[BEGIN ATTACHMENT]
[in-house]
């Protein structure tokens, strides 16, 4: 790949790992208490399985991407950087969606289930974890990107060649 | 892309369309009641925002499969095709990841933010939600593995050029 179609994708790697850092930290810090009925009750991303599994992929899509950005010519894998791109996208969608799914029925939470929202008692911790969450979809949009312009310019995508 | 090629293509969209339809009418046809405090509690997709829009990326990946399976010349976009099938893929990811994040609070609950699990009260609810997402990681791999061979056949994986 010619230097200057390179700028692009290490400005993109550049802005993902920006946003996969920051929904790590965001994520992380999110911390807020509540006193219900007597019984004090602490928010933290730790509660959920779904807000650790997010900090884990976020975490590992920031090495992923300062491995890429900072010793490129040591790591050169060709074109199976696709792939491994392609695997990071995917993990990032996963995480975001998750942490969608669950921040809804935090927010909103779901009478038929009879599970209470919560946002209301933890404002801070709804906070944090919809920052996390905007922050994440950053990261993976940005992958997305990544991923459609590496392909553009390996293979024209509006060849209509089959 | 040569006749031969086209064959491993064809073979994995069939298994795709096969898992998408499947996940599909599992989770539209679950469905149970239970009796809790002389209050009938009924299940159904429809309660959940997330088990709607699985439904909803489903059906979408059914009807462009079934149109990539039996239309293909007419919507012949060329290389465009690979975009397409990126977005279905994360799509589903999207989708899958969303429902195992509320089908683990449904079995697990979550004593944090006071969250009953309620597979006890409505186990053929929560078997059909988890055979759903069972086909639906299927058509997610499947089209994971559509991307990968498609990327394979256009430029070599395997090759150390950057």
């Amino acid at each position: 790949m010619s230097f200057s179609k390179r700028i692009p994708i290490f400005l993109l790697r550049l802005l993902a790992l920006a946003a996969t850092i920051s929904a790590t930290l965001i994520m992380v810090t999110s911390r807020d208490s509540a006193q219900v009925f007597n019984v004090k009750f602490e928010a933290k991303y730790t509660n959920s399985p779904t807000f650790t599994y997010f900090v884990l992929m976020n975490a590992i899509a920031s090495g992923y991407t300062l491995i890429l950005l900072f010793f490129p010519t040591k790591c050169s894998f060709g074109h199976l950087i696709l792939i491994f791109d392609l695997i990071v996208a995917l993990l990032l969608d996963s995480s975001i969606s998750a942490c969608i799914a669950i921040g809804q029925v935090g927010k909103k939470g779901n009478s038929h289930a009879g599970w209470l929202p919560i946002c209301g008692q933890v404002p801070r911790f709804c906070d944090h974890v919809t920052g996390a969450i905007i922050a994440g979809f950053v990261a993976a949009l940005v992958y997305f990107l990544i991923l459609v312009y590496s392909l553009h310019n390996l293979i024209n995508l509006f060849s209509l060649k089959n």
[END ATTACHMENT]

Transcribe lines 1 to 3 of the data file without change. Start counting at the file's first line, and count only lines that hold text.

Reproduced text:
[in-house]
């Protein structure tokens, strides 16, 4: 790949790992208490399985991407950087969606289930974890990107060649 | 892309369309009641925002499969095709990841933010939600593995050029 179609994708790697850092930290810090009925009750991303599994992929899509950005010519894998791109996208969608799914029925939470929202008692911790969450979809949009312009310019995508 | 090629293509969209339809009418046809405090509690997709829009990326990946399976010349976009099938893929990811994040609070609950699990009260609810997402990681791999061979056949994986 010619230097200057390179700028692009290490400005993109550049802005993902920006946003996969920051929904790590965001994520992380999110911390807020509540006193219900007597019984004090602490928010933290730790509660959920779904807000650790997010900090884990976020975490590992920031090495992923300062491995890429900072010793490129040591790591050169060709074109199976696709792939491994392609695997990071995917993990990032996963995480975001998750942490969608669950921040809804935090927010909103779901009478038929009879599970209470919560946002209301933890404002801070709804906070944090919809920052996390905007922050994440950053990261993976940005992958997305990544991923459609590496392909553009390996293979024209509006060849209509089959 | 040569006749031969086209064959491993064809073979994995069939298994795709096969898992998408499947996940599909599992989770539209679950469905149970239970009796809790002389209050009938009924299940159904429809309660959940997330088990709607699985439904909803489903059906979408059914009807462009079934149109990539039996239309293909007419919507012949060329290389465009690979975009397409990126977005279905994360799509589903999207989708899958969303429902195992509320089908683990449904079995697990979550004593944090006071969250009953309620597979006890409505186990053929929560078997059909988890055979759903069972086909639906299927058509997610499947089209994971559509991307990968498609990327394979256009430029070599395997090759150390950057």
């Amino acid at each position: 790949m010619s230097f200057s179609k390179r700028i692009p994708i290490f400005l993109l790697r550049l802005l993902a790992l920006a946003a996969t850092i920051s929904a790590t930290l965001i994520m992380v810090t999110s911390r807020d208490s509540a006193q219900v009925f007597n019984v004090k009750f602490e928010a933290k991303y730790t509660n959920s399985p779904t807000f650790t599994y997010f900090v884990l992929m976020n975490a590992i899509a920031s090495g992923y991407t300062l491995i890429l950005l900072f010793f490129p010519t040591k790591c050169s894998f060709g074109h199976l950087i696709l792939i491994f791109d392609l695997i990071v996208a995917l993990l990032l969608d996963s995480s975001i969606s998750a942490c969608i799914a669950i921040g809804q029925v935090g927010k909103k939470g779901n009478s038929h289930a009879g599970w209470l929202p919560i946002c209301g008692q933890v404002p801070r911790f709804c906070d944090h974890v919809t920052g996390a969450i905007i922050a994440g979809f950053v990261a993976a949009l940005v992958y997305f990107l990544i991923l459609v312009y590496s392909l553009h310019n390996l293979i024209n995508l509006f060849s209509l060649k089959n």